Al Gore appeared on Current TV last night and dropped what was an interesting little bomb for politicos: he called for the end of the electoral college.
Appearing with the network’s Elliot Spitzer, Cenk Uygur and Jennifer Granholm, Gore said, “I have strong views on that.” He should—he won the popular vote in 2000 and ended up losing the election. He admitted, “Even after the 2000 election, I supported the idea of the electoral college.”
But no more. Gore argued that the electoral college was outdated in a time when an accurate one-person one-vote system is possible technologically. “The logic is it knits the country together, prevents regional conflicts, and it goes back through our history wtih some legitimate concerns. But since I’ve given a lot of thought to it and I’ve seen how these states are just written off and ignored, and people are affectively disenfranchised in the presidential race, I really do now think it’s time to change that.”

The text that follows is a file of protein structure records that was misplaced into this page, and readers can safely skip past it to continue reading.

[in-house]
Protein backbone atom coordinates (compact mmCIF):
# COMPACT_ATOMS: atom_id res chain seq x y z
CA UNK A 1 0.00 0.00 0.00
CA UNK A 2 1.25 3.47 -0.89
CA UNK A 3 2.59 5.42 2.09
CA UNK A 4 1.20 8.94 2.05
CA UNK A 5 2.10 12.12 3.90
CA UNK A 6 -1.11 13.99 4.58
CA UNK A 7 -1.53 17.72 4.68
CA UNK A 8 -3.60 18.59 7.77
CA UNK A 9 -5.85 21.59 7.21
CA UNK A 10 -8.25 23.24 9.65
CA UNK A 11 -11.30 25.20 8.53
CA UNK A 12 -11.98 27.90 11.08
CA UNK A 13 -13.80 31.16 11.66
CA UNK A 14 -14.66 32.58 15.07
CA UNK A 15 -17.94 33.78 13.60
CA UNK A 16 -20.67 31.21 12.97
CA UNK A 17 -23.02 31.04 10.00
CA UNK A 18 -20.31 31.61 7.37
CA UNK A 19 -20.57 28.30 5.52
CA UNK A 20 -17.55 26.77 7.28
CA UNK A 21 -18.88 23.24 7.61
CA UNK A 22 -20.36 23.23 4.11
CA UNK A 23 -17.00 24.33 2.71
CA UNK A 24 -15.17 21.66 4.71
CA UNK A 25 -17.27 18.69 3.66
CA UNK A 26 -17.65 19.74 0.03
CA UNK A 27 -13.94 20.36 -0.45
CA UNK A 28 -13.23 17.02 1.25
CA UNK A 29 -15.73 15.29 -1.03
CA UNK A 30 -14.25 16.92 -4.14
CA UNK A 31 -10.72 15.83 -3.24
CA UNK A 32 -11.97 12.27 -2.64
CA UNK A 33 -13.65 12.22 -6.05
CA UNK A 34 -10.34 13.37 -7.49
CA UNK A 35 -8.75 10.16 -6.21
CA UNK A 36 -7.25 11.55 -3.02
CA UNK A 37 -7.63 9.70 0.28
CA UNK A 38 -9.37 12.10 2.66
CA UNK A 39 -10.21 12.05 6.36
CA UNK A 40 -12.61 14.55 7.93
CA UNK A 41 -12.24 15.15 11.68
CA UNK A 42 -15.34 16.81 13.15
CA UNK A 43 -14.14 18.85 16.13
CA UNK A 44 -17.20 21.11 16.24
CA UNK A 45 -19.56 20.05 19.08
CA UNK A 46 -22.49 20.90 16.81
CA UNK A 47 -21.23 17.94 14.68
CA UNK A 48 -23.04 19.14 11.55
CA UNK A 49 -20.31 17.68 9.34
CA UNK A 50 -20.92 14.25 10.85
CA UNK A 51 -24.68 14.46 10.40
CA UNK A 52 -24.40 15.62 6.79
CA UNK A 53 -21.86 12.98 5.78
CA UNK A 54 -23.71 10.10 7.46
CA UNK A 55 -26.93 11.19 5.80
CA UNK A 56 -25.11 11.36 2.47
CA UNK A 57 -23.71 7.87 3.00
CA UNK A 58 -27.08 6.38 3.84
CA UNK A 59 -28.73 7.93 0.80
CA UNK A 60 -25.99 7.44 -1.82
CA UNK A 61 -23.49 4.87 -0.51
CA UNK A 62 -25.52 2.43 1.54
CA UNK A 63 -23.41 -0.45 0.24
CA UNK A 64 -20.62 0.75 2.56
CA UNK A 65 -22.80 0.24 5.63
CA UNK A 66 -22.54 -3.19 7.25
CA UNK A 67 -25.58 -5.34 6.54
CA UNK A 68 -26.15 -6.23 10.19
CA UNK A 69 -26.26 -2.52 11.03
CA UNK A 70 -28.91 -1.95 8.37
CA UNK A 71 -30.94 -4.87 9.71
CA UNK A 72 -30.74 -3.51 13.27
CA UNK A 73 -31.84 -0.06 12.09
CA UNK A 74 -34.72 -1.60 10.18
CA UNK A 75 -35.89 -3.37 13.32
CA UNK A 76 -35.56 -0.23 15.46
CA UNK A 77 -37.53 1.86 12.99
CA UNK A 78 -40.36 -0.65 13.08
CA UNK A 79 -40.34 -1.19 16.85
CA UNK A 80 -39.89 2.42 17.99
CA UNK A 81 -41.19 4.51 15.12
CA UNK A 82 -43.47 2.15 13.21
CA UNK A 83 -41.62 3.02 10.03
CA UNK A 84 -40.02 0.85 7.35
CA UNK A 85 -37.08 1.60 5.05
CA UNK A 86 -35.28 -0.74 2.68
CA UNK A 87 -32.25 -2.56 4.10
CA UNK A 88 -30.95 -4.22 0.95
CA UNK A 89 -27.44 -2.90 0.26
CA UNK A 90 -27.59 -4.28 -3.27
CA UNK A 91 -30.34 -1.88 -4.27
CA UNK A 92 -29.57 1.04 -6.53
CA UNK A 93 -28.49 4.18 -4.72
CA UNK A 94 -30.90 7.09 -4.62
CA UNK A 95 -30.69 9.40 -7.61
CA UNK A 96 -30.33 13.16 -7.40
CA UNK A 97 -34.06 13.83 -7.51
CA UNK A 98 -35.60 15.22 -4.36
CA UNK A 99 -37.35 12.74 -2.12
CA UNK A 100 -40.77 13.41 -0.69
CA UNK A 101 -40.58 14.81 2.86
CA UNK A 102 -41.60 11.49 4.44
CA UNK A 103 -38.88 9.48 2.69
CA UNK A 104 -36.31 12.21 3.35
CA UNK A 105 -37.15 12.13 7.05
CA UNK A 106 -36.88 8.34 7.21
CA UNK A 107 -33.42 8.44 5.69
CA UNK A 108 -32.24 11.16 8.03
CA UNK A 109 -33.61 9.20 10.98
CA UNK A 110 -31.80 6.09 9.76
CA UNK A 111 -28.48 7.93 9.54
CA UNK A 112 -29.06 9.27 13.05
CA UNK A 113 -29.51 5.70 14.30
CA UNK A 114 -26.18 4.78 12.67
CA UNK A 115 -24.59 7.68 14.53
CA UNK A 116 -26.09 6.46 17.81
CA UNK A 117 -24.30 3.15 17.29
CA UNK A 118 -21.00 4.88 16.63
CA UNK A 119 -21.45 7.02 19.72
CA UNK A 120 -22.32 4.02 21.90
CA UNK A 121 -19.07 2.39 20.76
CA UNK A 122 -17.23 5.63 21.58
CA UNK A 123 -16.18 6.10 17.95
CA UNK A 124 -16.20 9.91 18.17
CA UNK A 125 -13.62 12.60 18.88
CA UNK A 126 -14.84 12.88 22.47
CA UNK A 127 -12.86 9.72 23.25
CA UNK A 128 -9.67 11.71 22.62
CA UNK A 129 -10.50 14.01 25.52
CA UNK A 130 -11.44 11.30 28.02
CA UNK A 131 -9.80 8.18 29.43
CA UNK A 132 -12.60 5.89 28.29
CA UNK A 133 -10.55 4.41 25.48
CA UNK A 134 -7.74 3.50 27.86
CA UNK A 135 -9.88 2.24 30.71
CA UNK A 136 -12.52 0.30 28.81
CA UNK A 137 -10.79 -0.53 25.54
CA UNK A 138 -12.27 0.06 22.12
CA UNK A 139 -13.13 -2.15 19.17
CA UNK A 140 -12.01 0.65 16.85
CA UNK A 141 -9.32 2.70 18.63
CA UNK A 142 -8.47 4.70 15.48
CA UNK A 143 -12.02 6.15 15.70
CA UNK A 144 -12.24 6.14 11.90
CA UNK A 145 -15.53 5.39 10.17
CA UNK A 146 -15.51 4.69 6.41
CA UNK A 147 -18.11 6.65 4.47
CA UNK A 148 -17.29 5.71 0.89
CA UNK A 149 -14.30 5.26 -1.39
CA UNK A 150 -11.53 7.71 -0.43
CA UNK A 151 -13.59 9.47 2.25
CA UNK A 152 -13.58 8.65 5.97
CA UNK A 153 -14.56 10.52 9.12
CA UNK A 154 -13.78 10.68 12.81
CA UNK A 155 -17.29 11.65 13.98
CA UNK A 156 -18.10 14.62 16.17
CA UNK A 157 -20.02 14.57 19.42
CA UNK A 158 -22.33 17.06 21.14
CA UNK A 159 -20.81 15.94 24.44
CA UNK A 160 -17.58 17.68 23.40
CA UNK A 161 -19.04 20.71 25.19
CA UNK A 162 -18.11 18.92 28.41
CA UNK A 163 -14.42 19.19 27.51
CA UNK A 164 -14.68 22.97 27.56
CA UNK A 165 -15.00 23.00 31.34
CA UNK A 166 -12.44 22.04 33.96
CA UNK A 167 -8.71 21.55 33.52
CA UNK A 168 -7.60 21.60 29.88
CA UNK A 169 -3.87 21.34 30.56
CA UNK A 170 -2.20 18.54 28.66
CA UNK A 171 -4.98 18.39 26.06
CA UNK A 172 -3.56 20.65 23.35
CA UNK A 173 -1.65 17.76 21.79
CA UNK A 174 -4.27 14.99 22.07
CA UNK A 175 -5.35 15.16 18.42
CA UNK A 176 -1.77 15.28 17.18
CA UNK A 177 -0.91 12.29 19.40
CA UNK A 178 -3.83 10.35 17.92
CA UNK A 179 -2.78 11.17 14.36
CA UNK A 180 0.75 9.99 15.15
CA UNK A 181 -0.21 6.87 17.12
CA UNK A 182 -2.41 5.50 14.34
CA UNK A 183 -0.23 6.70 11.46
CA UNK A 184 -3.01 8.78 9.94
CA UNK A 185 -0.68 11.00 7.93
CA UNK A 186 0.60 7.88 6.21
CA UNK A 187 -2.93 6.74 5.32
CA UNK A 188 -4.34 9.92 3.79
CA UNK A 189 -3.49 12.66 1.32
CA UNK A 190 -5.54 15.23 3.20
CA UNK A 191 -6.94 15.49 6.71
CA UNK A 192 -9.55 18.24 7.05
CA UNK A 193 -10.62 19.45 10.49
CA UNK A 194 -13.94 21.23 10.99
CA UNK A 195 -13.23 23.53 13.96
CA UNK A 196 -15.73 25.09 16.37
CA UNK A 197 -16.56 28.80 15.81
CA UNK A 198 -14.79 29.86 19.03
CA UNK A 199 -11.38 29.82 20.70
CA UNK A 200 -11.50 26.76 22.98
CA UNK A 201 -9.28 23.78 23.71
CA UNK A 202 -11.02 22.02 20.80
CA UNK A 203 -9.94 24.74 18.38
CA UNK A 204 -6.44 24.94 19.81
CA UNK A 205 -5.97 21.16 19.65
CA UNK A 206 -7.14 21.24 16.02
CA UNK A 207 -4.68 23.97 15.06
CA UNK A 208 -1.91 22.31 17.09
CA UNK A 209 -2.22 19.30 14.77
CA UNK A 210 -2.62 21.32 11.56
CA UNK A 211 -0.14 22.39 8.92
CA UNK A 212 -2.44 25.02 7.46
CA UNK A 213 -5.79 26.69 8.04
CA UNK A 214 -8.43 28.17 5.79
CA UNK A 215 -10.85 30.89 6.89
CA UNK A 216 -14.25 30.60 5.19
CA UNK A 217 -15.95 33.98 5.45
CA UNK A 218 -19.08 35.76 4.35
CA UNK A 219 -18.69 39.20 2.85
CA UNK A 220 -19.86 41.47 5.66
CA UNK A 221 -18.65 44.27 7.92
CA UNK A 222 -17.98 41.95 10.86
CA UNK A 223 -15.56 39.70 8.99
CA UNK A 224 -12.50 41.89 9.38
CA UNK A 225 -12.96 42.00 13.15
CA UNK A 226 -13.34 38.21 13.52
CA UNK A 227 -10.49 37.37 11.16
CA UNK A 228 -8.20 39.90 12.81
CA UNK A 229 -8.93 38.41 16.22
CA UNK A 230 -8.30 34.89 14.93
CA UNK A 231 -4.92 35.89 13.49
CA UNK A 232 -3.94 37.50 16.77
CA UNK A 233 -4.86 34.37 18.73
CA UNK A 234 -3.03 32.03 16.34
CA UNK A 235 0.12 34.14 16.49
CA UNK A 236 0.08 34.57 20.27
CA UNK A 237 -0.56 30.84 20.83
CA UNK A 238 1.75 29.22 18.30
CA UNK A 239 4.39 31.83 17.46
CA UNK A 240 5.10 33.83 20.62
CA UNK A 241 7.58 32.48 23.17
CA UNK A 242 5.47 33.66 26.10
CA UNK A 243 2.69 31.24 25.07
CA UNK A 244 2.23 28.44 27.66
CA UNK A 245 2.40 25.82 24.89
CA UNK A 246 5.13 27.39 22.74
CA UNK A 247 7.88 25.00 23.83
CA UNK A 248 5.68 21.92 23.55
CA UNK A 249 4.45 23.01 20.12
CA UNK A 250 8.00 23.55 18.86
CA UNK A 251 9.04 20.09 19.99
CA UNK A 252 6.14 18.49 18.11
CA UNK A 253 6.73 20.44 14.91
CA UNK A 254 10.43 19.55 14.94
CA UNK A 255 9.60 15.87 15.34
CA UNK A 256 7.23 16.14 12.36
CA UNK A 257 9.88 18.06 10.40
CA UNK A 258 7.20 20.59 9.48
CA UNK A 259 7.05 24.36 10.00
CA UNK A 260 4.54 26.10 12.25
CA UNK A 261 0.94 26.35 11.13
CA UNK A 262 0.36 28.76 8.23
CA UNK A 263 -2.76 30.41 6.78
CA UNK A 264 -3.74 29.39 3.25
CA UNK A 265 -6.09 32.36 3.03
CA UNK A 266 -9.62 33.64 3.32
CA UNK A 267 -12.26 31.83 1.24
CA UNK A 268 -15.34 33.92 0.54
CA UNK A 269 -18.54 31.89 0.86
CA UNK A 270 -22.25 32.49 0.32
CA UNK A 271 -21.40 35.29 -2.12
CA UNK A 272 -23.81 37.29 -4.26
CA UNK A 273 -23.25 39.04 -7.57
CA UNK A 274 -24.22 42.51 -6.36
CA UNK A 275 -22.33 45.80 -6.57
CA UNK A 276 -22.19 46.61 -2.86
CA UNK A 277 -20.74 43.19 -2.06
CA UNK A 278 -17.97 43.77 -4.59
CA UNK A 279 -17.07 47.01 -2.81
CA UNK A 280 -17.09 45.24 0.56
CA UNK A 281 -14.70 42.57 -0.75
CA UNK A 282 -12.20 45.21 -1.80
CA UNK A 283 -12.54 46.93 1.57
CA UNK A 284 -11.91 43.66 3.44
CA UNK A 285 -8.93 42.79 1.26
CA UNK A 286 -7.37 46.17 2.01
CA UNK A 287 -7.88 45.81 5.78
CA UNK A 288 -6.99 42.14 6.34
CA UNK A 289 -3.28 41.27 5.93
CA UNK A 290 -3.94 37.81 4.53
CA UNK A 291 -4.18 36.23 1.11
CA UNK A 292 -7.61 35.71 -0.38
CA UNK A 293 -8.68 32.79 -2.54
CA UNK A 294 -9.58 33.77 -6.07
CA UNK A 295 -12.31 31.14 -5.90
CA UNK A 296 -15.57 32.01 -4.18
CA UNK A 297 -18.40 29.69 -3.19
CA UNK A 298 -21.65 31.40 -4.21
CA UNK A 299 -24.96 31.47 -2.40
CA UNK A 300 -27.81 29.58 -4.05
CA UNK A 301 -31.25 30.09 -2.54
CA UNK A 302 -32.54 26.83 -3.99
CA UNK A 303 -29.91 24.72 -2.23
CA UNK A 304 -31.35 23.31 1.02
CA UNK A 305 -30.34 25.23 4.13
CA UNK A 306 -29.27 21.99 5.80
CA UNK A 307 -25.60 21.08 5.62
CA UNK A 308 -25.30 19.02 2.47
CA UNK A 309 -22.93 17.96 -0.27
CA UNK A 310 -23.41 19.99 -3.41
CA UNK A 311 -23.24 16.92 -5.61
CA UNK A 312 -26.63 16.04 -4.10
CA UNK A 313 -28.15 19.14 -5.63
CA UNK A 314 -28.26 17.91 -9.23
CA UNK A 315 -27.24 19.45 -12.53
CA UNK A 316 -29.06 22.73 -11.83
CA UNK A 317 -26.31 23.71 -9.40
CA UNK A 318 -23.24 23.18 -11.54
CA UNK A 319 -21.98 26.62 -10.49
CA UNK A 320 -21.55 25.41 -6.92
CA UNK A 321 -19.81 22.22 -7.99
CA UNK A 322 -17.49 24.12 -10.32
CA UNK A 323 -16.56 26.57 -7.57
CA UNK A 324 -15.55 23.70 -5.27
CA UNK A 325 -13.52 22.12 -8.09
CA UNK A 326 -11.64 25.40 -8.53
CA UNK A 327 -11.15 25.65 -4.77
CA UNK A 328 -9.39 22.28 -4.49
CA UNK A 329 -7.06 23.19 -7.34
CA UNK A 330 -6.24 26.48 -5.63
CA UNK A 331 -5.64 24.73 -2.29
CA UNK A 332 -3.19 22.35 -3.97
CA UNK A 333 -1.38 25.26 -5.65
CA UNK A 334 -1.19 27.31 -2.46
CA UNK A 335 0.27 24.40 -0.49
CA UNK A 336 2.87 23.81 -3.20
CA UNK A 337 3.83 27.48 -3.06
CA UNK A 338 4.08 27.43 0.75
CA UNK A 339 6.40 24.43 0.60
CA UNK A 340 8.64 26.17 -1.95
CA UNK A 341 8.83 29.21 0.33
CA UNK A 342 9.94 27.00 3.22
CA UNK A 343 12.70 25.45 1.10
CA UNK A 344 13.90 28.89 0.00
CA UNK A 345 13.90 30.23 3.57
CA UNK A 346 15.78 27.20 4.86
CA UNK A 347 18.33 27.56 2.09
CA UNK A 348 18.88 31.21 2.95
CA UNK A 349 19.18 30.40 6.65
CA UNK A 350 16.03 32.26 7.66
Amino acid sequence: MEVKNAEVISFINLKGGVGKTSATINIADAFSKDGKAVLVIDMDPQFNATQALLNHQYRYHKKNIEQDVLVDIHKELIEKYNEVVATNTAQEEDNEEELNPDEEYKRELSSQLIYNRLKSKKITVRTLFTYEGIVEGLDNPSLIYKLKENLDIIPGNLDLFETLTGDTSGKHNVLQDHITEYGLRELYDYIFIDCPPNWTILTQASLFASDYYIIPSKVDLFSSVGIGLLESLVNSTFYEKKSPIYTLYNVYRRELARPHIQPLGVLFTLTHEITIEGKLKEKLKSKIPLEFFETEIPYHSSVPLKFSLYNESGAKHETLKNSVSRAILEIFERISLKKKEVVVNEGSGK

The relevancy or need for the electoral college in elections is debated fiercely, but Elliot Spitzer weighed in with another interesting point about how it affects more than just elections: “The other element is it affects governance. …A Republican president who knows he’s never going to get California or New York electoral votes is necessarily going to focus on states that are in play,” creating a state favoritism favoritism in policy decisions.
Watch the clip below.